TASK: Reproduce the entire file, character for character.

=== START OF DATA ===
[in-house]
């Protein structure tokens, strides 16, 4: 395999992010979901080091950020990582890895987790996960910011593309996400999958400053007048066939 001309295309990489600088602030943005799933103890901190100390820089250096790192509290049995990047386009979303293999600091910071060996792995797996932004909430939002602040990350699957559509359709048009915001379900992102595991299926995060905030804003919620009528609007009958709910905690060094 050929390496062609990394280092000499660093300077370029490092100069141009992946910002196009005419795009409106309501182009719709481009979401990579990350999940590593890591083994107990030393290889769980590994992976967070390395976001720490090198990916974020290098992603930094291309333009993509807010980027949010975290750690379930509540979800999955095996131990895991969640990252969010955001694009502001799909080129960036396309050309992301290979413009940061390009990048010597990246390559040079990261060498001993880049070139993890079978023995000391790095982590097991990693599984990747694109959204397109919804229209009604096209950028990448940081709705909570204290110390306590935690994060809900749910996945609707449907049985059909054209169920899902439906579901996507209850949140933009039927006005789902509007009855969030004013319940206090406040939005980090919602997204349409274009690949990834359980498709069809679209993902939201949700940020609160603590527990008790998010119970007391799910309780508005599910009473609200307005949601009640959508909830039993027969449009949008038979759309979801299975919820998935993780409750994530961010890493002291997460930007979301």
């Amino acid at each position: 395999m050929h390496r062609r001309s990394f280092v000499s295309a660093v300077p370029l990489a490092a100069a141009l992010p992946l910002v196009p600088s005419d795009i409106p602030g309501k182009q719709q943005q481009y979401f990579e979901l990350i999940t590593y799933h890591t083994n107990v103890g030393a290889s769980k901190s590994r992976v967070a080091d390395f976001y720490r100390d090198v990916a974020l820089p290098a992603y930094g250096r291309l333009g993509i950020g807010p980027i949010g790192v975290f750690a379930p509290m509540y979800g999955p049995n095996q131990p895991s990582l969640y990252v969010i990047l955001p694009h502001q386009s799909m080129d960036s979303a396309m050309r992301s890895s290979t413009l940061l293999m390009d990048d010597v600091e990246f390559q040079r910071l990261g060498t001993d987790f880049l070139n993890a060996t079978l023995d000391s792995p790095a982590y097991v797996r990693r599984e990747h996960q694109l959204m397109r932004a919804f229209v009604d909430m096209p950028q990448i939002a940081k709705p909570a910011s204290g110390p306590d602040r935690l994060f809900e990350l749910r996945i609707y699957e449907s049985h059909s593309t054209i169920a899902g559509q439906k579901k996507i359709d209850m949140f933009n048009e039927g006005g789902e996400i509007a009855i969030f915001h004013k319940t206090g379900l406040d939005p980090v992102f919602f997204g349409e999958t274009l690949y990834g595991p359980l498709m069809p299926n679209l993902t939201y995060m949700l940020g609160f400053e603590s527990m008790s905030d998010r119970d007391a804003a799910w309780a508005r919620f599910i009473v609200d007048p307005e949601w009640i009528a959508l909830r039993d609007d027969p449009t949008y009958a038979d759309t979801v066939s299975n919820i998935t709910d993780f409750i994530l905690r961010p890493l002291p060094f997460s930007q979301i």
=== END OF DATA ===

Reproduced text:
[in-house]
């Protein structure tokens, strides 16, 4: 395999992010979901080091950020990582890895987790996960910011593309996400999958400053007048066939 001309295309990489600088602030943005799933103890901190100390820089250096790192509290049995990047386009979303293999600091910071060996792995797996932004909430939002602040990350699957559509359709048009915001379900992102595991299926995060905030804003919620009528609007009958709910905690060094 050929390496062609990394280092000499660093300077370029490092100069141009992946910002196009005419795009409106309501182009719709481009979401990579990350999940590593890591083994107990030393290889769980590994992976967070390395976001720490090198990916974020290098992603930094291309333009993509807010980027949010975290750690379930509540979800999955095996131990895991969640990252969010955001694009502001799909080129960036396309050309992301290979413009940061390009990048010597990246390559040079990261060498001993880049070139993890079978023995000391790095982590097991990693599984990747694109959204397109919804229209009604096209950028990448940081709705909570204290110390306590935690994060809900749910996945609707449907049985059909054209169920899902439906579901996507209850949140933009039927006005789902509007009855969030004013319940206090406040939005980090919602997204349409274009690949990834359980498709069809679209993902939201949700940020609160603590527990008790998010119970007391799910309780508005599910009473609200307005949601009640959508909830039993027969449009949008038979759309979801299975919820998935993780409750994530961010890493002291997460930007979301």
């Amino acid at each position: 395999m050929h390496r062609r001309s990394f280092v000499s295309a660093v300077p370029l990489a490092a100069a141009l992010p992946l910002v196009p600088s005419d795009i409106p602030g309501k182009q719709q943005q481009y979401f990579e979901l990350i999940t590593y799933h890591t083994n107990v103890g030393a290889s769980k901190s590994r992976v967070a080091d390395f976001y720490r100390d090198v990916a974020l820089p290098a992603y930094g250096r291309l333009g993509i950020g807010p980027i949010g790192v975290f750690a379930p509290m509540y979800g999955p049995n095996q131990p895991s990582l969640y990252v969010i990047l955001p694009h502001q386009s799909m080129d960036s979303a396309m050309r992301s890895s290979t413009l940061l293999m390009d990048d010597v600091e990246f390559q040079r910071l990261g060498t001993d987790f880049l070139n993890a060996t079978l023995d000391s792995p790095a982590y097991v797996r990693r599984e990747h996960q694109l959204m397109r932004a919804f229209v009604d909430m096209p950028q990448i939002a940081k709705p909570a910011s204290g110390p306590d602040r935690l994060f809900e990350l749910r996945i609707y699957e449907s049985h059909s593309t054209i169920a899902g559509q439906k579901k996507i359709d209850m949140f933009n048009e039927g006005g789902e996400i509007a009855i969030f915001h004013k319940t206090g379900l406040d939005p980090v992102f919602f997204g349409e999958t274009l690949y990834g595991p359980l498709m069809p299926n679209l993902t939201y995060m949700l940020g609160f400053e603590s527990m008790s905030d998010r119970d007391a804003a799910w309780a508005r919620f599910i009473v609200d007048p307005e949601w009640i009528a959508l909830r039993d609007d027969p449009t949008y009958a038979d759309t979801v066939s299975n919820i998935t709910d993780f409750i994530l905690r961010p890493l002291p060094f997460s930007q979301i």